First Advisor

Amy Lubitow

Term of Graduation

Fall 2023

Date of Publication


Document Type


Degree Name

Doctor of Philosophy (Ph.D.) in Sociology






Black women, Direct care work, Economic exploitation, Historic and modern oppression, Long term care, Racism and discrimination



Physical Description

1 online resource (viii, 150 pages)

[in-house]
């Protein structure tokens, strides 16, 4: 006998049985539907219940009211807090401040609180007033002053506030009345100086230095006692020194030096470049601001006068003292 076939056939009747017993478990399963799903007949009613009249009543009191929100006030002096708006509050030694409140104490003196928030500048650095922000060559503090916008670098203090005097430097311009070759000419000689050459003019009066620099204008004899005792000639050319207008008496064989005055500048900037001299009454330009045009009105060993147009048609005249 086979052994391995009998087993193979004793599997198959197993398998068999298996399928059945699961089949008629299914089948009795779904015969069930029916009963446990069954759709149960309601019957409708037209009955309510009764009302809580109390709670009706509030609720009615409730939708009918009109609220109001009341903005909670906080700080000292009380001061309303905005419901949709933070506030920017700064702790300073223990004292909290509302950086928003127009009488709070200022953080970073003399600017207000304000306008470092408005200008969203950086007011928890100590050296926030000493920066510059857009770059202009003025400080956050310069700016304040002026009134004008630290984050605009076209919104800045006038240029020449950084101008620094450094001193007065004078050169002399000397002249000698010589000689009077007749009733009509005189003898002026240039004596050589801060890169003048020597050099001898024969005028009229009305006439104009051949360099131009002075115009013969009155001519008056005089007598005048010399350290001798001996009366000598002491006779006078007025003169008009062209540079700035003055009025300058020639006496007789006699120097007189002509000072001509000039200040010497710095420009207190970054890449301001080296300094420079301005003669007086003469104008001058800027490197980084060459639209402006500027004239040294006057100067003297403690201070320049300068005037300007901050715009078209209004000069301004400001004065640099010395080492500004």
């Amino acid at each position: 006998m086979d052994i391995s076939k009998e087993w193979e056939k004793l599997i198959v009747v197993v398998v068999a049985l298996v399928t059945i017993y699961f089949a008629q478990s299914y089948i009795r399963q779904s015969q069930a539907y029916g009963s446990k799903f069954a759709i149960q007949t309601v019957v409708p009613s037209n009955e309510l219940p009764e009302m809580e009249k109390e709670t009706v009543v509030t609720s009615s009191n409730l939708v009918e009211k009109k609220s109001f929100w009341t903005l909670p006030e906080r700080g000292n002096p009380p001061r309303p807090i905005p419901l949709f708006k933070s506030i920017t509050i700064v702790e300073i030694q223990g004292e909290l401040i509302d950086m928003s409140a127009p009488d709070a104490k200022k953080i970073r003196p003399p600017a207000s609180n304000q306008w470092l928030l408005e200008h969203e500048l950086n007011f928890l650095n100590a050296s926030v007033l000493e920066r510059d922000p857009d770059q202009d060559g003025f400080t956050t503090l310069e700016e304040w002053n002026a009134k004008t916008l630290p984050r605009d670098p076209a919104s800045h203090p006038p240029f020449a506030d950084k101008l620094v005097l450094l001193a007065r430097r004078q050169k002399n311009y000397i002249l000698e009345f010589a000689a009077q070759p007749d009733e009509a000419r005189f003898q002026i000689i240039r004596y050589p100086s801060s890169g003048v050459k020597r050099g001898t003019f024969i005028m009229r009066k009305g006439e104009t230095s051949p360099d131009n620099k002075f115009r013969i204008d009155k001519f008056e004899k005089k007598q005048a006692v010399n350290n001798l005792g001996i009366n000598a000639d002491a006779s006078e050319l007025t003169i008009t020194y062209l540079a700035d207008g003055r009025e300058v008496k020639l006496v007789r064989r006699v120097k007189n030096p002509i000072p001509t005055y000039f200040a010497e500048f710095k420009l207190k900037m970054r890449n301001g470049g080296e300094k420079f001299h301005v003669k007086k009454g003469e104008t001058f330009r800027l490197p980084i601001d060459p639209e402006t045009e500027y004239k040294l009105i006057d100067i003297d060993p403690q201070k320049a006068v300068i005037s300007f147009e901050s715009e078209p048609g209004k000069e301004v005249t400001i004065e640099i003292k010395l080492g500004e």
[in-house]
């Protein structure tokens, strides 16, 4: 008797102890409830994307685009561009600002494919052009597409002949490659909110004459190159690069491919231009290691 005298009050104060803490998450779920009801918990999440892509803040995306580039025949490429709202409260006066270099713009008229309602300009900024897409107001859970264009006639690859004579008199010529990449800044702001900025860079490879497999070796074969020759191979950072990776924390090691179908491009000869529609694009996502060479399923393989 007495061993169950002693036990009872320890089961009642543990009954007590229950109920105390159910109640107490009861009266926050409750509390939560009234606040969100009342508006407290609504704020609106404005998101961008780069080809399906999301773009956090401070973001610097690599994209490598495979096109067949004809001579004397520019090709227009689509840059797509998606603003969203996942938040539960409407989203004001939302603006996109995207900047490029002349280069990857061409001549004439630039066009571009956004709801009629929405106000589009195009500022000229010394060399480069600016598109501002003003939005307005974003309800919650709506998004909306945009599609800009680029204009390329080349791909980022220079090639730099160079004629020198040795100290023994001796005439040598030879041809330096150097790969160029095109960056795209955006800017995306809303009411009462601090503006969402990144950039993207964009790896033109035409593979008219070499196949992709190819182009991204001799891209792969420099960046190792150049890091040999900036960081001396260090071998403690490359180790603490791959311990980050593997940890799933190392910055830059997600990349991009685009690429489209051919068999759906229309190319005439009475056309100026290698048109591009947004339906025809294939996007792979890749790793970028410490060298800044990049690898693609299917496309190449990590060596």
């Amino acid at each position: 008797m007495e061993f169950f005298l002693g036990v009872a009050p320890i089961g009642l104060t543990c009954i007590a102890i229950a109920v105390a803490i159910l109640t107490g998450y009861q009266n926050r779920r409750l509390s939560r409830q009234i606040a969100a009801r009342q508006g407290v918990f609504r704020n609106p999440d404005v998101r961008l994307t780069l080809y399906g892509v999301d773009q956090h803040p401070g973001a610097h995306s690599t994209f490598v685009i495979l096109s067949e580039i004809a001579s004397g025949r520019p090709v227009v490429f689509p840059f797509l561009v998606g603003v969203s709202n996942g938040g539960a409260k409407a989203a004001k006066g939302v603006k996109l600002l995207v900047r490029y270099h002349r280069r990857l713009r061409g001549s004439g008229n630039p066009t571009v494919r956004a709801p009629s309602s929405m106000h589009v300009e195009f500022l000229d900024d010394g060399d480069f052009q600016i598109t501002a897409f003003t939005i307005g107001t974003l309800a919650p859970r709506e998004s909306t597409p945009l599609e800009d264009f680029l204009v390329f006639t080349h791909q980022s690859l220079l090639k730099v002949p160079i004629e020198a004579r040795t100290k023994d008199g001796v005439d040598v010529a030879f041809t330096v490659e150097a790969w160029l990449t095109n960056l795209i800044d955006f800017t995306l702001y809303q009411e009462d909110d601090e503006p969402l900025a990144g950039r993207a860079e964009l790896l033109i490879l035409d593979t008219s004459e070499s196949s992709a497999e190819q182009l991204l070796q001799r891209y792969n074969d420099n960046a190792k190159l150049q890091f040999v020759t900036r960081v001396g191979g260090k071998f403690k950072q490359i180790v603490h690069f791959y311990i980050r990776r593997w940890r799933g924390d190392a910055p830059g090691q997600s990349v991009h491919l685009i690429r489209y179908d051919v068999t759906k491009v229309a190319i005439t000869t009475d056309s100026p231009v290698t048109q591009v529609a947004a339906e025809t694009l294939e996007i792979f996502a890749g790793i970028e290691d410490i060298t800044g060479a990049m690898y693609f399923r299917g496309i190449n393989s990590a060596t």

This study expands understanding about the experiences of Black women direct care workers (DCWs) experiences with racism, discrimination, and economic exploitation in the long-term care (LTC) sector. It comes at a critical time when COVID-19 has demonstrated the important and essential nature of long-term care work. COVID-19 has also elucidated the challenges of an insufficient workforce and its detrimental impact on the long-term care system’s ability to meet the care needs of those accessing long-term care services. Finally, workforce needs are projected to increase with the impending influx of baby boomers into retirement, making this study a timely effort at understanding the unique needs of these workers so actions can be taken to preserve and grow the workforce. This study finds that Black women experience racism and discrimination across interpersonal and institutional levels. On the structural level, they also experience wage theft. Their experiences are mediated by a host of individual, institutional, social, and structural factors and are contemporary examples of historic oppression. This study underscores important values for Black women who enter and remain in this work. Future efforts at attracting and retaining a sufficient workforce supply should factor these values into the strategies employed.


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